The sponsorship is timed to coincide with the re-opening of the Cutty Sark to the public on 26 April, after a six-year restoration project, prolonged by a fire in 2007.
HSBC wants to draw attention to the international trade roots it has developed since it was founded in 1865, five years before the ship made its maiden voyage to China.
The bank produced the first banknotes in Thailand and Persia, and financed major transport projects, including the first railways in China, and the Channel Tunnel.
Douglas Flint, HSBC group chairman, said: "The Cutty Sark is rightly known as the fastest and greatest of the old tea clippers. Today it is an emblem of Britain's heritage as a pioneer of global trade.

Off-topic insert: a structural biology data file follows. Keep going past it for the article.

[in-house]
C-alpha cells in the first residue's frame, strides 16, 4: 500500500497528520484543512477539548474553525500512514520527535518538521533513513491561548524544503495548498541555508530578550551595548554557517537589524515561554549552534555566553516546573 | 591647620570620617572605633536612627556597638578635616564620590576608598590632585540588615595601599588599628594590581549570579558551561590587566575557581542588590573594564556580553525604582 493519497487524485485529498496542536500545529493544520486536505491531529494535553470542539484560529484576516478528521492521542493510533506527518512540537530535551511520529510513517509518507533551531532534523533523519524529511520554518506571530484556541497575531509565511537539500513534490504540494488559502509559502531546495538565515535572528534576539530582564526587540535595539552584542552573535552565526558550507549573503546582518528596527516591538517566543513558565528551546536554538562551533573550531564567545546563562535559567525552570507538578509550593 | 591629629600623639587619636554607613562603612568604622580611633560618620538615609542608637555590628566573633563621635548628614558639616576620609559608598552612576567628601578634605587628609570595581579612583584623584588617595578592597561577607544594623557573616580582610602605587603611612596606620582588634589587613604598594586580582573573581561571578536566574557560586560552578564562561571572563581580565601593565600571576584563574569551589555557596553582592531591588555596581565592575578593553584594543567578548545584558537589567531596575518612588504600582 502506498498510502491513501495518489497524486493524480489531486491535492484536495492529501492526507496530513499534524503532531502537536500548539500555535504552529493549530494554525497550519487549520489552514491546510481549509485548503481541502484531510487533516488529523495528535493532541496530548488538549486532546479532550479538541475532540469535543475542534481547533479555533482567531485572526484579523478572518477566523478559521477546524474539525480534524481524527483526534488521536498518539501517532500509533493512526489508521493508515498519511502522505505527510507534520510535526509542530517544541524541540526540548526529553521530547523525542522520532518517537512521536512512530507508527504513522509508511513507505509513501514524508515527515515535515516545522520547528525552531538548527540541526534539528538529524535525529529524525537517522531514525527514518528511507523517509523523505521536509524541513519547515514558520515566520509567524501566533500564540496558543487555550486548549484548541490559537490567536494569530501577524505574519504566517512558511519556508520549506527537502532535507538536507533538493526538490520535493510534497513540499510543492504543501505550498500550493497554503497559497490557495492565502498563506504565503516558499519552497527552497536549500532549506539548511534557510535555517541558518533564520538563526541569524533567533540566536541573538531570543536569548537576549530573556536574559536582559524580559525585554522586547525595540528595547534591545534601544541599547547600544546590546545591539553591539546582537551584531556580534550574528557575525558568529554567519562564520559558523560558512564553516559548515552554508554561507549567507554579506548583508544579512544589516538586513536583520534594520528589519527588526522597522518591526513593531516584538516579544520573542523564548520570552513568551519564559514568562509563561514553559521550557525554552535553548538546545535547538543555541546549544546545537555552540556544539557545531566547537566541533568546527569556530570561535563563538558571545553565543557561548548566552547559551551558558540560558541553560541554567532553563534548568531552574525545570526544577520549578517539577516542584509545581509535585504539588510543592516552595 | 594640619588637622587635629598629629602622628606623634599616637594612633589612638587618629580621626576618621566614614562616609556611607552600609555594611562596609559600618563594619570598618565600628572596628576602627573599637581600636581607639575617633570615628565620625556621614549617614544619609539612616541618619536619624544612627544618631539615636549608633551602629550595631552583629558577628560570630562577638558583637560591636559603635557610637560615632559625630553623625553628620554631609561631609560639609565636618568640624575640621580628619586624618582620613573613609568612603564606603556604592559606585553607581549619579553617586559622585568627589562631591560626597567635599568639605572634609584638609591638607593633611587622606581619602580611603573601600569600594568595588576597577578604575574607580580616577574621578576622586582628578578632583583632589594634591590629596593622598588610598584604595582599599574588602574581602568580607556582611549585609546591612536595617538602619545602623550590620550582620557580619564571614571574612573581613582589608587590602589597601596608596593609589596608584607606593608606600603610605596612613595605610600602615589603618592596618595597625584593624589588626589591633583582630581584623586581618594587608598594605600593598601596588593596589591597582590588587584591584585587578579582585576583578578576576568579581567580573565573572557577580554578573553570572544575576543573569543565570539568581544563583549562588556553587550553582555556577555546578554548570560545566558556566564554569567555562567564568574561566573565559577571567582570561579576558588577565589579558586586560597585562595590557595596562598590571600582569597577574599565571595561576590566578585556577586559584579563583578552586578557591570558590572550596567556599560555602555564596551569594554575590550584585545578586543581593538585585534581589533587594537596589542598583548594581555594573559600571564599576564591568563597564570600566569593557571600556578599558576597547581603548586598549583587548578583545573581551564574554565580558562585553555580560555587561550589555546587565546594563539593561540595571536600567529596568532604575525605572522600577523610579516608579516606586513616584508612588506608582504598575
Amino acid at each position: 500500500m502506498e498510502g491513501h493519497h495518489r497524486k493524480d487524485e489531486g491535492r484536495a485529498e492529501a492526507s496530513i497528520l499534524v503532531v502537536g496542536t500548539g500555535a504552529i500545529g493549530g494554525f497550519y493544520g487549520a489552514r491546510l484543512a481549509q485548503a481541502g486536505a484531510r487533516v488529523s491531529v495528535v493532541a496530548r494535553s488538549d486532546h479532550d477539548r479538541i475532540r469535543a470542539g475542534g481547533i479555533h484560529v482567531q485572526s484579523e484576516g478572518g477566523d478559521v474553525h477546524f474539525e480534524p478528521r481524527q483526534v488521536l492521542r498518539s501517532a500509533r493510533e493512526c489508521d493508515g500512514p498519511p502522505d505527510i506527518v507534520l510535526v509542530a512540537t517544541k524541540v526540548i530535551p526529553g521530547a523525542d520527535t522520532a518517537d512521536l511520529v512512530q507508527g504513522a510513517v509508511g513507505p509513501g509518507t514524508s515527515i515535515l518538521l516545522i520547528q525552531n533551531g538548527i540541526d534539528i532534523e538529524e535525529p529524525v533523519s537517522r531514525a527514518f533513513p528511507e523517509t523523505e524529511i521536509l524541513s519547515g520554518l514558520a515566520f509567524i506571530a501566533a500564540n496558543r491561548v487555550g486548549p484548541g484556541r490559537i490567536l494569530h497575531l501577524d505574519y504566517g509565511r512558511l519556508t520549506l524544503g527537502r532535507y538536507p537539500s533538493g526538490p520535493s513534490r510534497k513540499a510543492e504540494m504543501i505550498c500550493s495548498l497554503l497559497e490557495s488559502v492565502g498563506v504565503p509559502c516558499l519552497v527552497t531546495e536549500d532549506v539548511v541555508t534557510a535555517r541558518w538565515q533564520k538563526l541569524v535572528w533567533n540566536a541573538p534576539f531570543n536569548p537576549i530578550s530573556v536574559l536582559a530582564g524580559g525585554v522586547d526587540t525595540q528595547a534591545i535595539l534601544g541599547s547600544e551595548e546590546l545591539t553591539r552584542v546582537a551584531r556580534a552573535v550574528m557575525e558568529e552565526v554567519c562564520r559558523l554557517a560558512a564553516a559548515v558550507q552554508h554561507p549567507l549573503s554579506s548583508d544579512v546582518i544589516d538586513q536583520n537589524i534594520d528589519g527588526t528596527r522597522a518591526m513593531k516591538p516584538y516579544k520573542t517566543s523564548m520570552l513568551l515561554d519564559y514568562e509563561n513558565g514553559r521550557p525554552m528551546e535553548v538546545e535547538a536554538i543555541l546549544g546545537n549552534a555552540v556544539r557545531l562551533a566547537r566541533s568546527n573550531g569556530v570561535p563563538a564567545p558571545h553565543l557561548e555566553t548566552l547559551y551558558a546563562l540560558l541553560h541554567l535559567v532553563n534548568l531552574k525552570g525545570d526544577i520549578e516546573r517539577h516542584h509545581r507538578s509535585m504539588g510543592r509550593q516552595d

"Although times have changed, we still see trade as the biggest driver of economic and business growth. So while the Cutty Sark is an emblem of past glories, it is also a reminder of the opportunities and excitement that global trade represents."
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